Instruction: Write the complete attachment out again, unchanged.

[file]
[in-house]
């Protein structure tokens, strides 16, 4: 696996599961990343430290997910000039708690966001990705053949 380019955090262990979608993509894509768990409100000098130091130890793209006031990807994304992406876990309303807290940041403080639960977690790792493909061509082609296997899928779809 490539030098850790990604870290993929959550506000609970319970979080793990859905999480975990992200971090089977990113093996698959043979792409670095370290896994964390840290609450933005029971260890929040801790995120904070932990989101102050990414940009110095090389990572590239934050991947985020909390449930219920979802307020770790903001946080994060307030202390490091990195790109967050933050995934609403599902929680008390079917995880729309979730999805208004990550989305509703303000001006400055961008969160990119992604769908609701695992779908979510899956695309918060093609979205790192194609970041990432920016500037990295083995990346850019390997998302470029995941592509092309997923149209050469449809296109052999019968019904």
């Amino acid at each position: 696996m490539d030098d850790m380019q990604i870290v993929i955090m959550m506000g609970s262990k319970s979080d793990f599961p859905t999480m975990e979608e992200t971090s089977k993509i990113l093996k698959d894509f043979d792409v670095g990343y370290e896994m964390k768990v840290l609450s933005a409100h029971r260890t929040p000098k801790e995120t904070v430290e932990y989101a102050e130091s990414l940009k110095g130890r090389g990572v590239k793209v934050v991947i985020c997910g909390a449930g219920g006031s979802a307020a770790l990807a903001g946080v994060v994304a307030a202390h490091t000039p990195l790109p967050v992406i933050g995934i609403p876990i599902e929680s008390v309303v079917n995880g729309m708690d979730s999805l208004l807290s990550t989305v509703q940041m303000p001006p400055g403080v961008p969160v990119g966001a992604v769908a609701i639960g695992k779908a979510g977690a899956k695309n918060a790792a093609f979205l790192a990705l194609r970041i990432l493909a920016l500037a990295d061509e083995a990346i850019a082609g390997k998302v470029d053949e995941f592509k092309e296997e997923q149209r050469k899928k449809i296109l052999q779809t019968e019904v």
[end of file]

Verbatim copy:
[in-house]
């Protein structure tokens, strides 16, 4: 696996599961990343430290997910000039708690966001990705053949 380019955090262990979608993509894509768990409100000098130091130890793209006031990807994304992406876990309303807290940041403080639960977690790792493909061509082609296997899928779809 490539030098850790990604870290993929959550506000609970319970979080793990859905999480975990992200971090089977990113093996698959043979792409670095370290896994964390840290609450933005029971260890929040801790995120904070932990989101102050990414940009110095090389990572590239934050991947985020909390449930219920979802307020770790903001946080994060307030202390490091990195790109967050933050995934609403599902929680008390079917995880729309979730999805208004990550989305509703303000001006400055961008969160990119992604769908609701695992779908979510899956695309918060093609979205790192194609970041990432920016500037990295083995990346850019390997998302470029995941592509092309997923149209050469449809296109052999019968019904």
């Amino acid at each position: 696996m490539d030098d850790m380019q990604i870290v993929i955090m959550m506000g609970s262990k319970s979080d793990f599961p859905t999480m975990e979608e992200t971090s089977k993509i990113l093996k698959d894509f043979d792409v670095g990343y370290e896994m964390k768990v840290l609450s933005a409100h029971r260890t929040p000098k801790e995120t904070v430290e932990y989101a102050e130091s990414l940009k110095g130890r090389g990572v590239k793209v934050v991947i985020c997910g909390a449930g219920g006031s979802a307020a770790l990807a903001g946080v994060v994304a307030a202390h490091t000039p990195l790109p967050v992406i933050g995934i609403p876990i599902e929680s008390v309303v079917n995880g729309m708690d979730s999805l208004l807290s990550t989305v509703q940041m303000p001006p400055g403080v961008p969160v990119g966001a992604v769908a609701i639960g695992k779908a979510g977690a899956k695309n918060a790792a093609f979205l790192a990705l194609r970041i990432l493909a920016l500037a990295d061509e083995a990346i850019a082609g390997k998302v470029d053949e995941f592509k092309e296997e997923q149209r050469k899928k449809i296109l052999q779809t019968e019904v």